WNY Pride Center offers LGBTQ health, wellness and education programs
By Jana Eisenberg
The mission of the Western New York Pride Center is to work with the community to make Western New York a safe, healthy, and satisfying place for lesbian, gay, bisexual, transgender and queer people to live, work, and establish their families.
Matthew Crehan Higgins is senior director of the nonprofit organization. He has been with the organization since September 2014; he formerly worked in various positions within immunodeficiency services at ECMC. He’s also a playwright, actor and activist.
Pride Center’s Pride Week celebration, which includes a parade and street party, is the organization’s most well known public event. It takes place from May 30 through June 4, starting at Elmwood Avenue and Forest Avenue in Buffalo.
Its day-to-day work, however, centers around several funded projects which serve the needs of its defined communities.
“Through our general LGBTQ health and human services project, we manage our daily operations,” said Crehan Higgins. “People can access computers at our ‘cyber center’ and library. We coordinate the Silver Pride Project, an active social group for LGBTQ people 50 and better.’”
Setting the bar for Trans Wellness
Crehan Higgins said the Pride Center is one of only two organizations that have received a New York State Department of Health transgender grant. The other is in New York City.
“With the success of our Trans Health Initiative, which addresses transgender communities’ healthcare needs throughout Western New York’s eight counties, we’ve demonstrated that programs like this should be rolled out across the state. These people are often at increased risk for certain health problems,” he said.
Brittany Marie Cobb, 33, is a client of the center who has benefited from the Trans Initiative.
“When I first came out, the Pride Center is where I went,” she said. “I was coming to terms with who I was. I didn’t know how to deal with myself or how to navigate the complicated legal and healthcare systems. Shevy [Siobhan Fitzgerald-Matson, the Center’s trans wellness coordinator] referred me to Evergreen Health for all kinds of healthcare. I don’t know what I have done without the Pride Center, especially support from Shevy, the staff and the other people I’ve met in person and online.”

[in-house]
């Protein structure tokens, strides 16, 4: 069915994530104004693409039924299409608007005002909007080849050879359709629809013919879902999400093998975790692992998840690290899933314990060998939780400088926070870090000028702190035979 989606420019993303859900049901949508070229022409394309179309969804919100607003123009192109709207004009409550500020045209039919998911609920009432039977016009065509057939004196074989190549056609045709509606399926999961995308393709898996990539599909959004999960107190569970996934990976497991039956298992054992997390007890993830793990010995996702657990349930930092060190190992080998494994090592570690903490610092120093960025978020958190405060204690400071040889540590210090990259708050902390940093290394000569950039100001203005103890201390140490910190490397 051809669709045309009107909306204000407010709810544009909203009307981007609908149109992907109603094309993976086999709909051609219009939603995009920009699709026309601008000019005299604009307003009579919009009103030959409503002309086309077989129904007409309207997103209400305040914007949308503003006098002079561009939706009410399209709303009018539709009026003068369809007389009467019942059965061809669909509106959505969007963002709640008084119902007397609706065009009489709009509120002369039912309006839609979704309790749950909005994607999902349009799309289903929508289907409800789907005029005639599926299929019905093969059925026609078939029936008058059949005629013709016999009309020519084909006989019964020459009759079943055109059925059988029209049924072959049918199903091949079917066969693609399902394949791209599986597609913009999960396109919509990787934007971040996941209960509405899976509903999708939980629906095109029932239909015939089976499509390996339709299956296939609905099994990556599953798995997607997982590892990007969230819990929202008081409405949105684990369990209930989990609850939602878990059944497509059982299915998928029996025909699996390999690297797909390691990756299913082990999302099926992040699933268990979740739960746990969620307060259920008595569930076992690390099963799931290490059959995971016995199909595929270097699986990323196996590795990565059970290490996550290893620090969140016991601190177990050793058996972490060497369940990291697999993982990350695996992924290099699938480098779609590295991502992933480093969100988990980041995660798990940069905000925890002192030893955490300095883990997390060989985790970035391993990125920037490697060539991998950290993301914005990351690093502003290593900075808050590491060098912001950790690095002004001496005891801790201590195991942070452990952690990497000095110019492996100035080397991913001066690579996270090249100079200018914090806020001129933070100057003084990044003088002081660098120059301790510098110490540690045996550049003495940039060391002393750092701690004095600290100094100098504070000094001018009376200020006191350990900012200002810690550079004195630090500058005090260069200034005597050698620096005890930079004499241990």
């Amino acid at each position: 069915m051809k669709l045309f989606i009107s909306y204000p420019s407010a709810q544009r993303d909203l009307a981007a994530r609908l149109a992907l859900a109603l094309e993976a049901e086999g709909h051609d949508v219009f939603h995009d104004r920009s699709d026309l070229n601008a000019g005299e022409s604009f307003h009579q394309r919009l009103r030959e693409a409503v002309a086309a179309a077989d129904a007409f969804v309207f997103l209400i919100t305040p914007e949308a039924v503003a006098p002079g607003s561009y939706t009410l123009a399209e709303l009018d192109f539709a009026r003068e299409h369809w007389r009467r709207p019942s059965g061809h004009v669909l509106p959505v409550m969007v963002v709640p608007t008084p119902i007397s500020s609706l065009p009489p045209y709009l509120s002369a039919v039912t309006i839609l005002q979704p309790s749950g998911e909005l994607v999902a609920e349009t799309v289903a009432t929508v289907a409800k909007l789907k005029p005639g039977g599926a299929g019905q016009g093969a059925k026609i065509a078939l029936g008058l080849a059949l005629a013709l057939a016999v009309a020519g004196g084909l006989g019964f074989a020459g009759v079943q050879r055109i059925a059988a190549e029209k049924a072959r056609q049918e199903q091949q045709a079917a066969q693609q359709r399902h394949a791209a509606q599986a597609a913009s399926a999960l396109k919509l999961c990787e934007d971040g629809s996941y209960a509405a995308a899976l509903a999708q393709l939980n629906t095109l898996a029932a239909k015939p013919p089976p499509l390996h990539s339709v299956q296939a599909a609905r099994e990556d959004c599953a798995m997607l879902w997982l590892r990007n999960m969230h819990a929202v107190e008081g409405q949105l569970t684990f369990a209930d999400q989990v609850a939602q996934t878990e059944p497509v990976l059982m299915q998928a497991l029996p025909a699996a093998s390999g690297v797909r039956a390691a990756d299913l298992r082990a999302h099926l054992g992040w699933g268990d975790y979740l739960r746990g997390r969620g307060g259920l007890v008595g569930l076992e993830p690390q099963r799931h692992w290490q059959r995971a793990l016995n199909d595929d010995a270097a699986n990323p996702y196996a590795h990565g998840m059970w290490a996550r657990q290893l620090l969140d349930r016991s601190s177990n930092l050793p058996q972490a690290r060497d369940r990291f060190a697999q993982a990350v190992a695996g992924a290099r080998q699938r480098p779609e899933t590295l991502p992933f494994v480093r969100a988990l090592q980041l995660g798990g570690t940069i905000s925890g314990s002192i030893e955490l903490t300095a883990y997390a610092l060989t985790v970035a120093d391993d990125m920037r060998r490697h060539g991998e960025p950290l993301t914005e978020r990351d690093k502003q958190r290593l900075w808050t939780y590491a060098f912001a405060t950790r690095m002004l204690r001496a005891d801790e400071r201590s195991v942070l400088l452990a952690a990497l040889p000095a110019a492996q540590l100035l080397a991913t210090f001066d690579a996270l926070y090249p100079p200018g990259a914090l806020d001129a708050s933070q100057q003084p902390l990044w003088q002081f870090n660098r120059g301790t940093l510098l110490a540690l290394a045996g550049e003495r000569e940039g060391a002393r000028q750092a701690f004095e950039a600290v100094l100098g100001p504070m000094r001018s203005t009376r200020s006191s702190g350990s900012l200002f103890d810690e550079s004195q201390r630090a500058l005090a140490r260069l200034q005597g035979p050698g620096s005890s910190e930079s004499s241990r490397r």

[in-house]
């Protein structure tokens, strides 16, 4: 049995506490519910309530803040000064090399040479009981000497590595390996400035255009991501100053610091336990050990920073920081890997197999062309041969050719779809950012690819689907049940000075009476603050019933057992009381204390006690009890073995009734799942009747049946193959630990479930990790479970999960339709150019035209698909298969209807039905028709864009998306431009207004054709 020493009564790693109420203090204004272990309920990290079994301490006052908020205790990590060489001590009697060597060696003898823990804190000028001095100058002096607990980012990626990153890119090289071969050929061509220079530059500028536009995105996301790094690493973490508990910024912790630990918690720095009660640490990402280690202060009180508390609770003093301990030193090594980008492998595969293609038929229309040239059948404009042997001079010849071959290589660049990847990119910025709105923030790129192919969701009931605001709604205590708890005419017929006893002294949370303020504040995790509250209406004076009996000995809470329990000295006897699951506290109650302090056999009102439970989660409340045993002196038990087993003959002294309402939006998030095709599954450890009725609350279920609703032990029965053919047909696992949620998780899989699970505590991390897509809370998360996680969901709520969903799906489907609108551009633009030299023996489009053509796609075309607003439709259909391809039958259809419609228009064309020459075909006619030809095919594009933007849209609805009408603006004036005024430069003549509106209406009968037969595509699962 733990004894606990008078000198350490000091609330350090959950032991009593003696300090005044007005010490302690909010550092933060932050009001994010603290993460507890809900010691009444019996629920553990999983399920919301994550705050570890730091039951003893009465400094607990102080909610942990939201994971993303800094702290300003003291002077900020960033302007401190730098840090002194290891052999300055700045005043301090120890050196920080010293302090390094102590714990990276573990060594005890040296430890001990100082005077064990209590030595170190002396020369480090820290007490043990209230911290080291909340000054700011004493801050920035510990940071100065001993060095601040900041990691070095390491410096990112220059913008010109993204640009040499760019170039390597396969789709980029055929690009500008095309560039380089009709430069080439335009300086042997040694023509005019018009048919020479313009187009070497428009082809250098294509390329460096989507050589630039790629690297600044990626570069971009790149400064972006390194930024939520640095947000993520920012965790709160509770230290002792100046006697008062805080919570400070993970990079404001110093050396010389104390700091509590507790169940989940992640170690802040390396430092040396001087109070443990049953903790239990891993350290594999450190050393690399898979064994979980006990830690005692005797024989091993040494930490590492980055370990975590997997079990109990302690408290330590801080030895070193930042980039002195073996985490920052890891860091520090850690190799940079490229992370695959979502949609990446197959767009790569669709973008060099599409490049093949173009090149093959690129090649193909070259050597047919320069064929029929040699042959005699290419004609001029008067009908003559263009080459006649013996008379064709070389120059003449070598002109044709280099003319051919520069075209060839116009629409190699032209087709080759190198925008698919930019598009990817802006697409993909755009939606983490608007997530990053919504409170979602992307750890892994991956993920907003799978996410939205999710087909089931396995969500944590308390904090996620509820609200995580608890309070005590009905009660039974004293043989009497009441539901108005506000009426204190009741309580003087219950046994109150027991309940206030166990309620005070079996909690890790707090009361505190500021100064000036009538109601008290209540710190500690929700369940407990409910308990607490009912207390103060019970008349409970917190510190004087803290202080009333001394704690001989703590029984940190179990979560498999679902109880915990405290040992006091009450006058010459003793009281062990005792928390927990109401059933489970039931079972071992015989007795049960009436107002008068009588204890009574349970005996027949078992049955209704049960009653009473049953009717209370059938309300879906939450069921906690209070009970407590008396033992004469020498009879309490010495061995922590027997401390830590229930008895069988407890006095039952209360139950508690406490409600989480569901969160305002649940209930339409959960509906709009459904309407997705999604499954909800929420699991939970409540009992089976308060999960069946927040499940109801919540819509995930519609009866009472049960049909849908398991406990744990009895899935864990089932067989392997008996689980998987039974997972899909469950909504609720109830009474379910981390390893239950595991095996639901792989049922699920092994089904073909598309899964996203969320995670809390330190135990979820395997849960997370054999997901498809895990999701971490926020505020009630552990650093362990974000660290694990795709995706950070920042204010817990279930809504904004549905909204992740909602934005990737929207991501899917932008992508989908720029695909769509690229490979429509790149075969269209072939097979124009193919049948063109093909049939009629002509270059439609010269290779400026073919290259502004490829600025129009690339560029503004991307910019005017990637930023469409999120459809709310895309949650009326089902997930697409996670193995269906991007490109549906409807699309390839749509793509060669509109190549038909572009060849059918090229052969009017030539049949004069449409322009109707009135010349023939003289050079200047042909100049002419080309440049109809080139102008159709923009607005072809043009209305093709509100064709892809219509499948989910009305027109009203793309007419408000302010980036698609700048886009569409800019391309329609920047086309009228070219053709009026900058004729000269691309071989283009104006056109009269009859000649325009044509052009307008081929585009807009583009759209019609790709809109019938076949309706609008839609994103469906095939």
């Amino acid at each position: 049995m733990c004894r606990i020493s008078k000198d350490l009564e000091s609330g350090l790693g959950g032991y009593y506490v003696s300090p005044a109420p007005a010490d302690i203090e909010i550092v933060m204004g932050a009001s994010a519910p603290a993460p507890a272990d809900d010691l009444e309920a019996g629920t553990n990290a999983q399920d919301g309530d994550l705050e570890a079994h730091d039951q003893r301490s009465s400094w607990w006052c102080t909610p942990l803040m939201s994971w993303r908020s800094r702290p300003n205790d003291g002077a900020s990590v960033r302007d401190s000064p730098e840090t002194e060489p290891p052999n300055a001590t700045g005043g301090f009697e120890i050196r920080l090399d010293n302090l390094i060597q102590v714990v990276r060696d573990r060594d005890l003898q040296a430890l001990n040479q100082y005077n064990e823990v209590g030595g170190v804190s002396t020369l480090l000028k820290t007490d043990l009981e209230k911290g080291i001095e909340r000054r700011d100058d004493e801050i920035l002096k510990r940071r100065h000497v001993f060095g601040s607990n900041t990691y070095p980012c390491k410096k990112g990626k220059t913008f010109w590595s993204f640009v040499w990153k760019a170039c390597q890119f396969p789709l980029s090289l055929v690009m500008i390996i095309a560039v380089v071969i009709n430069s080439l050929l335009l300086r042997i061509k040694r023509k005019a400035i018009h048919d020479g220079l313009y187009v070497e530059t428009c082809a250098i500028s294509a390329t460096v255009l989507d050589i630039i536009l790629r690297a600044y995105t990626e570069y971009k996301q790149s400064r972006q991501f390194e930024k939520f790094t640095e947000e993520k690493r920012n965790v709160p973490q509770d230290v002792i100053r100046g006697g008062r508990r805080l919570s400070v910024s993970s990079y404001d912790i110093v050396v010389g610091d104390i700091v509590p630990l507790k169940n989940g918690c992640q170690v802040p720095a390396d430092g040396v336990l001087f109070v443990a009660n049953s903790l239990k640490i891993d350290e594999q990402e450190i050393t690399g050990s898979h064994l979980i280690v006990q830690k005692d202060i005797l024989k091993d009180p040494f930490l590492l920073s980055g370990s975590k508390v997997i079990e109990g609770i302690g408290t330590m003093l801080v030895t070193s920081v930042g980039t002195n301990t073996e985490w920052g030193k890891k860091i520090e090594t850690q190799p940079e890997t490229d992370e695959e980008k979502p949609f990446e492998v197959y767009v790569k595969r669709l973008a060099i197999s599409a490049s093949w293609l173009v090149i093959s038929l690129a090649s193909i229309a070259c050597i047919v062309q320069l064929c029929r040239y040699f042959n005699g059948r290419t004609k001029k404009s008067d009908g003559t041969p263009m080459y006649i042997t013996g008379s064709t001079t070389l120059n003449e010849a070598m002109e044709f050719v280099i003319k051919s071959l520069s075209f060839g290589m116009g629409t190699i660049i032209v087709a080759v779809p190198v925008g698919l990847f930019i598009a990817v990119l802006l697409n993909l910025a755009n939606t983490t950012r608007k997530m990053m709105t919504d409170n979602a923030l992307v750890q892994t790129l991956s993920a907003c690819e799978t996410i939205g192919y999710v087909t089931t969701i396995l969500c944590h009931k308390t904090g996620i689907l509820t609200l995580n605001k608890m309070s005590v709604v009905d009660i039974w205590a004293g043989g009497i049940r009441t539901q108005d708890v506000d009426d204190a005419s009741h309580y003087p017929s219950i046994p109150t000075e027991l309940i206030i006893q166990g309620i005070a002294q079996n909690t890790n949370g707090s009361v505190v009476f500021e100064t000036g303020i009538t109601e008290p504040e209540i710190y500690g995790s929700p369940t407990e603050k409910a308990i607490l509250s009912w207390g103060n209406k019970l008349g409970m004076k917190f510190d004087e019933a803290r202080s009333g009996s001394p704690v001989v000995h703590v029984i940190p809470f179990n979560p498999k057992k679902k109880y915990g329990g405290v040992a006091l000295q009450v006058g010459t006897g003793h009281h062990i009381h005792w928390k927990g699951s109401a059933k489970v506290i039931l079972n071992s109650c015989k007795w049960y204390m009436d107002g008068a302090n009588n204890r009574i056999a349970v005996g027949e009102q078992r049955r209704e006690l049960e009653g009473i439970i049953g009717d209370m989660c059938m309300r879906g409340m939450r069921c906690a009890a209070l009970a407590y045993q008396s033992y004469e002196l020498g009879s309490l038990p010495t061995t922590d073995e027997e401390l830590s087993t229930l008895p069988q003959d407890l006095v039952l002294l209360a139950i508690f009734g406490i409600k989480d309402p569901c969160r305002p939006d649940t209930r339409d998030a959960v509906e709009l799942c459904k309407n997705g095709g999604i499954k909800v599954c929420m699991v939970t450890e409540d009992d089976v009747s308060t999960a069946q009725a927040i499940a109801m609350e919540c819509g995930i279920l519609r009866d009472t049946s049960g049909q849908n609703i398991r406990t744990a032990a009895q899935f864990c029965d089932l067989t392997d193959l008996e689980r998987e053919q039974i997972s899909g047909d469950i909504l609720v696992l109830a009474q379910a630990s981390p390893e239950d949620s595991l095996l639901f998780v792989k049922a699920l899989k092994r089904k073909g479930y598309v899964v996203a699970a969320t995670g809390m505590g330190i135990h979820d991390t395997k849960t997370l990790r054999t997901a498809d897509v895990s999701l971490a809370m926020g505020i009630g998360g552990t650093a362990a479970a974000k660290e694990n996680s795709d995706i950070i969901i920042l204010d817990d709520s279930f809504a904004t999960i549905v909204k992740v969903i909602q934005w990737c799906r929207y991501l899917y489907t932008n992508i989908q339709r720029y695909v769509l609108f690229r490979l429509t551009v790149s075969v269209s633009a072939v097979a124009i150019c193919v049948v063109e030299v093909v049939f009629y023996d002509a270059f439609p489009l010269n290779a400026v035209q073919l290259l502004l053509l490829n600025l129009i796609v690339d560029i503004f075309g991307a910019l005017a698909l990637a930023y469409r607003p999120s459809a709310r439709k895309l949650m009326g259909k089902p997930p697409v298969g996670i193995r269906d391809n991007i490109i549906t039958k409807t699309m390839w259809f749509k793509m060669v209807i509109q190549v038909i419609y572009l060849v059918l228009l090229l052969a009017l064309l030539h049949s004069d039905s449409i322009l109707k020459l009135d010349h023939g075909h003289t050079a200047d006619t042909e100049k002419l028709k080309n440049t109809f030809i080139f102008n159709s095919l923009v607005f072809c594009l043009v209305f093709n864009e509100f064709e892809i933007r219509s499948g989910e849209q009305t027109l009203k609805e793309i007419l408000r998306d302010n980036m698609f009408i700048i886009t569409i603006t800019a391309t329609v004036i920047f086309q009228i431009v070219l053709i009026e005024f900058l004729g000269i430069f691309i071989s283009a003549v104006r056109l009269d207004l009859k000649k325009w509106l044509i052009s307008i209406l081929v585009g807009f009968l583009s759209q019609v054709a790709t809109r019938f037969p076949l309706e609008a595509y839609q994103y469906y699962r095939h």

One of the Pride Center’s newer initiatives must consider that technology now affects people’s behaviors.
“SCOUT addresses men under 30 who have sex with men,” said Crehan Higgins. “It’s also funded by the state Department of Health, and focuses on this population’s real-world sexual health experience and needs. One thing we have to account for is the fact that a lot of negotiation happens online or through a handheld GPS before people actually meet in person. We’ve had to update the models for planning, education and disease prevention.”
Many of the same confounding and tragic health issues that affect the general public are also a focus for the Pride Center. “We’re now developing a program for caregivers of LGBTQ people and allies with Alzheimer’s or another dementia as part of a state initiative,” said Crehan Higgins. “We’re getting great support from the Alzheimer’s Association of Western New York.”
Noting that because Gov. Andrew Cuomo is supportive, and that New Yorkers voted ahead of the rest of the country to approve marriage equality, Crehan Higgins said there have been gains and benchmarks set.
Taking a wider view of the political climate, and the anxiety it can elicit in people and groups more likely to experience discrimination or attacks, Crehan Higgins said, “LGBTQ and other allied communities saw a long presidential campaign which, at the very least, contained a lot of negative rhetoric. We’ve experienced increased contacts from people looking for referrals and information.”
The anxiety about the changing world is manifesting itself in different ways. “Last year the training course we offered through Spar Self Defense was only half-full,” said Crehan Higgins. “This year, it filled up so quickly that we’re adding a second one.”
Striking a realistic tone, Crehan Higgins added, “We are in a balance between needing to recognize and affirm that people have real anxiety, while also continuing to give hope and remind them that their lives have value, and that they have a right to expect respect around that.”